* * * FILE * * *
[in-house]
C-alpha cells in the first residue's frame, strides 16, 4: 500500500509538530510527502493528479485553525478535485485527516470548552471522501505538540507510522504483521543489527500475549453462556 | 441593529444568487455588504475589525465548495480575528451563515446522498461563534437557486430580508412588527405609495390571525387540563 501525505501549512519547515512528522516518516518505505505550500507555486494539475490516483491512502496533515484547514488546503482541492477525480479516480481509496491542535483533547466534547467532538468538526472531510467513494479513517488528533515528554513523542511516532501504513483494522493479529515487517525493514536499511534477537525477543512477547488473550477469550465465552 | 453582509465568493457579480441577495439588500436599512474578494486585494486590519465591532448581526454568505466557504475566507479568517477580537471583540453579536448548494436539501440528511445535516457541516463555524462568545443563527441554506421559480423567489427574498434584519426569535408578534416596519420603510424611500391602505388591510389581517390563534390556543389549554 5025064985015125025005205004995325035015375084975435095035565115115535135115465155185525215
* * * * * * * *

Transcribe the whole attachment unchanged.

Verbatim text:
[in-house]
C-alpha cells in the first residue's frame, strides 16, 4: 500500500509538530510527502493528479485553525478535485485527516470548552471522501505538540507510522504483521543489527500475549453462556 | 441593529444568487455588504475589525465548495480575528451563515446522498461563534437557486430580508412588527405609495390571525387540563 501525505501549512519547515512528522516518516518505505505550500507555486494539475490516483491512502496533515484547514488546503482541492477525480479516480481509496491542535483533547466534547467532538468538526472531510467513494479513517488528533515528554513523542511516532501504513483494522493479529515487517525493514536499511534477537525477543512477547488473550477469550465465552 | 453582509465568493457579480441577495439588500436599512474578494486585494486590519465591532448581526454568505466557504475566507479568517477580537471583540453579536448548494436539501440528511445535516457541516463555524462568545443563527441554506421559480423567489427574498434584519426569535408578534416596519420603510424611500391602505388591510389581517390563534390556543389549554 5025064985015125025005205004995325035015375084975435095035565115115535135115465155185525215